All of us want to be known and loved. The COVID-19 crisis has exposed humanity’s deep need for relational connection.
Now more than ever, your church’s success will be defined by the depth of the relationships you can build–not by the quality of your Sunday live stream.
Without the ability to meet in-person, how can your church develop a thriving, robust small group strategy?
In this week’s Church Revitalization Podcast Live, A.J. and I did a deep dive into two tools your church can use to build a thriving small group ministry. Best of all, your church’s investment can be as little as $15 per month. That’s a win!
Use Zoom to Host Meetings
You’ll need to purchase (at least) one Pro account–which costs $14.99/mo plus tax.
Once you have a paid account, you can set up regular meeting times for groups, with the Pro account as the “host.” What’s nice about Zoom is if you plan one meeting time for all of your groups (say, Wednesday at 6:30pm), you’ll be able to have 100 participants in that meeting and you can split them up into up to 50 “breakout rooms.”
Put simply, if all of your small groups are meeting at one time, they can all log in to the same meeting, using the same link, and then be split up into smaller groups.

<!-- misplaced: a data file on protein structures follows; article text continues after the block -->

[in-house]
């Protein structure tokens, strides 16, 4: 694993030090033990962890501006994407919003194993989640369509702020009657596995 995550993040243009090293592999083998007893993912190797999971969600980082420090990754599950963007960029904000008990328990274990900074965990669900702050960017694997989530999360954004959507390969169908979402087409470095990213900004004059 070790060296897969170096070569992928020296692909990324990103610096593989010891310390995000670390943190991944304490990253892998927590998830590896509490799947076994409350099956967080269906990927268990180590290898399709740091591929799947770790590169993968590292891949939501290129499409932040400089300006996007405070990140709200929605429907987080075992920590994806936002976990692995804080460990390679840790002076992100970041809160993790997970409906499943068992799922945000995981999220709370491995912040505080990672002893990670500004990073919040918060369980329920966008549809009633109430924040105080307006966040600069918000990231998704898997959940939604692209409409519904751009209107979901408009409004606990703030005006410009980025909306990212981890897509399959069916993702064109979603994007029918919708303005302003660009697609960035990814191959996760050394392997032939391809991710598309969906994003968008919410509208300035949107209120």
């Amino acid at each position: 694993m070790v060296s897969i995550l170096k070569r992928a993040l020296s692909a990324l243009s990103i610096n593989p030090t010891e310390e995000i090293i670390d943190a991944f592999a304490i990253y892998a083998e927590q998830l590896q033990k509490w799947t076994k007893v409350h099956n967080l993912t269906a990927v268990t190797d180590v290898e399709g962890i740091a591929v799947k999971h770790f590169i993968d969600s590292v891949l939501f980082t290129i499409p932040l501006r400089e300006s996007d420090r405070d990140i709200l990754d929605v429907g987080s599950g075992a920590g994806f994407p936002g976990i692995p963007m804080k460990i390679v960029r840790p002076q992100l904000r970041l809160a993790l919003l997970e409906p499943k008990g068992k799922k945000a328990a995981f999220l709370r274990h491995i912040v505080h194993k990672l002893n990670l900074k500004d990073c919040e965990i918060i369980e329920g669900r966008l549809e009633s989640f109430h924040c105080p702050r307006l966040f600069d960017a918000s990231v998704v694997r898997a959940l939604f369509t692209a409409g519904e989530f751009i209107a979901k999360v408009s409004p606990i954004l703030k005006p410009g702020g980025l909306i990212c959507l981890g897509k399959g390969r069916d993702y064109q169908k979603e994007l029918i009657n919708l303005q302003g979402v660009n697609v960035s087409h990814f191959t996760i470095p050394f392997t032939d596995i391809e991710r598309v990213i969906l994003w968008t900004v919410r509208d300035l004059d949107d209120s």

If you are a larger church and would have more than 100 participants, you may need to purchase more than one paid account–or, stagger your meeting times across multiple days to maximize your one paid account.
Watch this video to see how to set-up breakout rooms:
Watch this video to see how breakout rooms work within a Zoom meeting:
Use the Band App to Build Community
Some churches will prefer to set up private Facebook Groups for their small groups. This is a viable option for many churches and will have an interface that many are familiar with using.
However, the Band App is a great alternative to using Facebook Groups for virtual small groups. First, many people don’t want to be on Facebook due to privacy concerns or mere preference. Using the Band App allows people to engage in an online group experience without being forced into a social media platform. Secondly, the Band App has multiple features that Facebook Groups do not. These features, such as the Sign-Up Sheet feature and the To-Do List feature may prove especially valuable for facilitating group care.
Watch this video to see how the Band App works:
Start Enrolling Newcomers Now
The need for community is greater now than ever before. Many churches have already developed a plan for their existing groups. However, this is not enough.
Your church is likely reaching hundreds (or thousands) of people through their reach on Facebook. You need to expand your groups strategy to start recruiting new people for groups.
If approximately 50% of your average worship attendance is part of a group (that is now meeting virtually), that means 50% aren’t in a group. They’re lonely. They’re separated from the relational care they need. Add on top of this the “new” people who are discovering your church online each week.
Begin to develop on-ramps for the relationally isolated to join your virtual small groups.
Scott Ball is the Vice President and a Lead Guide with The Malphurs Group. He lives in East Tennessee with his wife and two children. (Email Scott).